“Your husband is gone AGAIN?”
Oh, how many times I’ve heard those words, only to say out loud with a small sigh, “Yes, he’s traveling . . . again,” and yet think in my head, “if you only knew.”
You see, we moms with spouses/partners who travel for business or are deployed — we’re in a special club. A club that you cannot fully understand and grasp unless you’re a part of it. It’s not the most fun club to be a member of, but it’s one we’ve either chosen for our family’s benefit or perhaps have been thrust into due to family necessity. The initiation process is basically, as the old saying goes, “baptism by fire.” And the membership, while it may have certain benefits (hotel points, airline miles, rental car points out the wazoo), isn’t without its challenges.
A Tale from the Traveling Husband’s Wife
Six years ago, my husband took a job that was a true blessing. It was a great career move for him in many ways and allowed me my dream job of staying at home. The only thing is: He has to travel. Before our children were born, this travel was difficult, but once our children were born, it became increasingly hard. In fact, the first time he left on a business trip post-children was when our oldest was three weeks old. Talk about an initiation!
As the years have gone by, I’ve developed routines that work best for the three of us while my husband is gone. Each mom whose spouse/partner travels for business has her own; mine are pretty simple: laying out all clothes for the week, only making easy dinners (boxed macaroni and cheese for the win!), and planning lots of play dates to keep us out of the house and occupied to make the time go faster.
But it’s during this travel time that, without a doubt, my children get sick, tornadoes happen in the middle of the night, and everything known to man breaks in our house. All of these things have only made me stronger and have shown me not only that I AM capable of doing hard things, but also where I put my trust. However, that’s not to say I — and my fellow club members — don’t need help sometimes, whether it was chosen by us or we were thrust into it.
How to Help: What to Do
There are many ways you can help a mom whose spouse/partner travels for work. They don’t have to be anything outlandish, but know that whatever you do is appreciated more than you’ll ever know. Many of these moms (including me!) get into their own routine and are too proud to ask for help, so sometimes you might be met with pushback, but don’t let that stop you from trying.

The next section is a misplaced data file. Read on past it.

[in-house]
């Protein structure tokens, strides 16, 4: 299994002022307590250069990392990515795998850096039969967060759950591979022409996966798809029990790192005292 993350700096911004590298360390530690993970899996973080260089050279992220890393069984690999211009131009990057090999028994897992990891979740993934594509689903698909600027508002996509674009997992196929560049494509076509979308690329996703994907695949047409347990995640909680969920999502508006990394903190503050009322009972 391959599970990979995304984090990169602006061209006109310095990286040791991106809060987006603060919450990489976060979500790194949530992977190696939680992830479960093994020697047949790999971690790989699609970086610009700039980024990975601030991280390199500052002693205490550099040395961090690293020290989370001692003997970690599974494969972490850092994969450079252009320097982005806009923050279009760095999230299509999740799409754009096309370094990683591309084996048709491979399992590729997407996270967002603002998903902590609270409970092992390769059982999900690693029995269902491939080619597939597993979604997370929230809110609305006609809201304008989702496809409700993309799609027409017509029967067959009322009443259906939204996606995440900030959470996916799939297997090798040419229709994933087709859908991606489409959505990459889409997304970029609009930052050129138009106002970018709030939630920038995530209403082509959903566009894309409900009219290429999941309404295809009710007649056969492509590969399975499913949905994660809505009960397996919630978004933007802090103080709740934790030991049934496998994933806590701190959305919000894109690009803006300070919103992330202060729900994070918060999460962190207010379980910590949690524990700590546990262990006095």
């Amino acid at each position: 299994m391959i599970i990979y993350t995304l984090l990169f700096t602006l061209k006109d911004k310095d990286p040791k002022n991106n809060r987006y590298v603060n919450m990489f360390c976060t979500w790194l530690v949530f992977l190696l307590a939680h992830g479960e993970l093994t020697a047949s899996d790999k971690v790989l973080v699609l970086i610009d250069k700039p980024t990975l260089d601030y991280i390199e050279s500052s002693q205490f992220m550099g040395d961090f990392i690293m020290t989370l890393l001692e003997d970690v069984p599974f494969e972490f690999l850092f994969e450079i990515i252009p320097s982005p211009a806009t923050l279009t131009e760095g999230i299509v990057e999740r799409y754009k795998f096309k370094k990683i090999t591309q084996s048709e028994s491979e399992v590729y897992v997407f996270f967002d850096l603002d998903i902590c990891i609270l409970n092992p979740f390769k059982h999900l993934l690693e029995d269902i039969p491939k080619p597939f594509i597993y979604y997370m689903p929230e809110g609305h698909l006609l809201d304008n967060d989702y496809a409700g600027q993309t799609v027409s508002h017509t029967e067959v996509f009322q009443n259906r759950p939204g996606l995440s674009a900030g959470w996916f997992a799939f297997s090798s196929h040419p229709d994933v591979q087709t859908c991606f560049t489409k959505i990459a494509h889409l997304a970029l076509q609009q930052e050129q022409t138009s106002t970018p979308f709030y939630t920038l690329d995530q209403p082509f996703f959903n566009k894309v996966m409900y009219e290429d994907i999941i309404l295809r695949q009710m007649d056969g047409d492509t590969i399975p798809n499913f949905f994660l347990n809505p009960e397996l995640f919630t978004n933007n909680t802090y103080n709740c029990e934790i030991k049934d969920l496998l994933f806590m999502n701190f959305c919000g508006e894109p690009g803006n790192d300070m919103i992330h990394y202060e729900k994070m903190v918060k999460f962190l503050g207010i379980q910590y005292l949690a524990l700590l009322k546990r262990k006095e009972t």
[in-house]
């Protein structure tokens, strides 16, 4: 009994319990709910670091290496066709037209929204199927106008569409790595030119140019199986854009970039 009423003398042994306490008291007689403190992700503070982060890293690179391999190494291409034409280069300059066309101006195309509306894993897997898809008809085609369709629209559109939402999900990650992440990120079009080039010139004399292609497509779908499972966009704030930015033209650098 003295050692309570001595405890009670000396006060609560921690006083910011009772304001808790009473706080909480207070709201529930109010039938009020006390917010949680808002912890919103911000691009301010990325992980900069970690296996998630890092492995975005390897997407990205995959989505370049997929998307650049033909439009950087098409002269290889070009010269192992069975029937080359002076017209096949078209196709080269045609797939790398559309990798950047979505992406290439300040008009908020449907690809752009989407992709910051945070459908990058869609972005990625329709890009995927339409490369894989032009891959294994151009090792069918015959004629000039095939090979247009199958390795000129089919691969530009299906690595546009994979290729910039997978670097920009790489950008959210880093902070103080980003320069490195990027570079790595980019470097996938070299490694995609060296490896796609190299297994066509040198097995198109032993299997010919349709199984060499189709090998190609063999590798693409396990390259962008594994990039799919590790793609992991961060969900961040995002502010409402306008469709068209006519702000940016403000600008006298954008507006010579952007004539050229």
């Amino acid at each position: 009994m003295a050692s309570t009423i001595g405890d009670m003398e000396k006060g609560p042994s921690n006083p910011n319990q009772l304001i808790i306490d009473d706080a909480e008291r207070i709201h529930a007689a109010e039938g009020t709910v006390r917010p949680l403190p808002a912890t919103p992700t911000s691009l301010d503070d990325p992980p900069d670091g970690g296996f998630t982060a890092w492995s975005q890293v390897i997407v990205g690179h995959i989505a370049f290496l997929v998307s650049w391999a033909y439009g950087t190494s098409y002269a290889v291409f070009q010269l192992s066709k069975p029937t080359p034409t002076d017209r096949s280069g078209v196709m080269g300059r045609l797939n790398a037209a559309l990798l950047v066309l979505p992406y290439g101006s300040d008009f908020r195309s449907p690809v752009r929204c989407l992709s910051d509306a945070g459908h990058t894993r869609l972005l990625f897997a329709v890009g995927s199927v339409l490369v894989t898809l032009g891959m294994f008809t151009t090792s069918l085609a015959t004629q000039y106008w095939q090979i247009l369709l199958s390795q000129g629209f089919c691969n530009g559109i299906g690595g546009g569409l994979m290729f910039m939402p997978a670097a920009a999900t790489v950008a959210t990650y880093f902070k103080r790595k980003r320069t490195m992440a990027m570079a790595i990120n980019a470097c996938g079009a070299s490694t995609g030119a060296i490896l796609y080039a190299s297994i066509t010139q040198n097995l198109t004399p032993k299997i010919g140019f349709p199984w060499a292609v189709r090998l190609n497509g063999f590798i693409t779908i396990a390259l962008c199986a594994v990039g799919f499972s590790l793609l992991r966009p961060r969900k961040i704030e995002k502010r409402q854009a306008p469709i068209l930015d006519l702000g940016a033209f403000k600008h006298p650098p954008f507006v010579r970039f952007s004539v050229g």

- Invite her over for dinner or send her dinner. Whether it’s a pizza delivered or a homemade bouf bourguignon at your house, the mom will appreciate not having to cook that night and won’t feel guilty for feeding her child(ren) a PB&J for the third night in a row. Plus, the evenings get long and lonely when you’re alone!
- Offer to help with the kid(s). If you’re headed to the same preschool as the mom whose spouse/partner is traveling for work, offer to take her child to school with yours. If you’re a local grandparent, ask to take the kid(s) to Sonic for a treat to give the mom 20 minutes of alone time. Or if you’re up for it, ask if one of the kids can have a sleepover with your child that night. (This works great during the summer!) My aunt used to come over and help me with bath time when my boys were little, and it was a tremendous help!
- Choose your words wisely. I’ll discuss words/phrases that aren’t helpful below, but this is just a gentle reminder to use, as we say in our home, “helping words.” Just understand that the mom is going to be overtired, stressed, and a tad lonely during this travel time — and kind, thoughtful words are a gift to her. My favorite was a friend who encouraged me by saying, “I know this week is hard. I don’t live this life, but I want to help you. How can I best do that?”
How to Help: What Not to Do
On the opposite end, there are things that simply do not help, as kind and well-intended as they may be. Many people say and do things in an effort to connect — or at the very least, try to relate — but they can come off as insensitive to a mom doing everything completely on her own for an extended period of time.
Things not to say:
- Wasn’t he just traveling?
- Can’t he just find a new job that allows him to be home more often?
- I don’t know how you do it.
- Seriously, I’d be a mess if my husband traveled like yours. Mine traveled overnight last week, and I was dying!
- You can’t really complain about his job since you chose this life.
- You think it’s hard NOW? Just wait until [insert life stage here].
- In hindsight, two weeks isn’t THAT long.
- I bet it’s a nice break with him gone.
- We all struggle.
Other things that don’t help:
- Local grandparents not helping whatsoever, not calling to check in, or offering any assistance when the spouse/partner is traveling .
- Friends/family members who offer help and don’t follow through (or don’t offer at all).
- Offering your experiences from when your children were little and your spouse/partner traveled — but not offering any assistance.
- Not being respectful of family time when the spouse/partner does return.
It truly takes a village, and any help you can provide to be that village for that mom is a gift.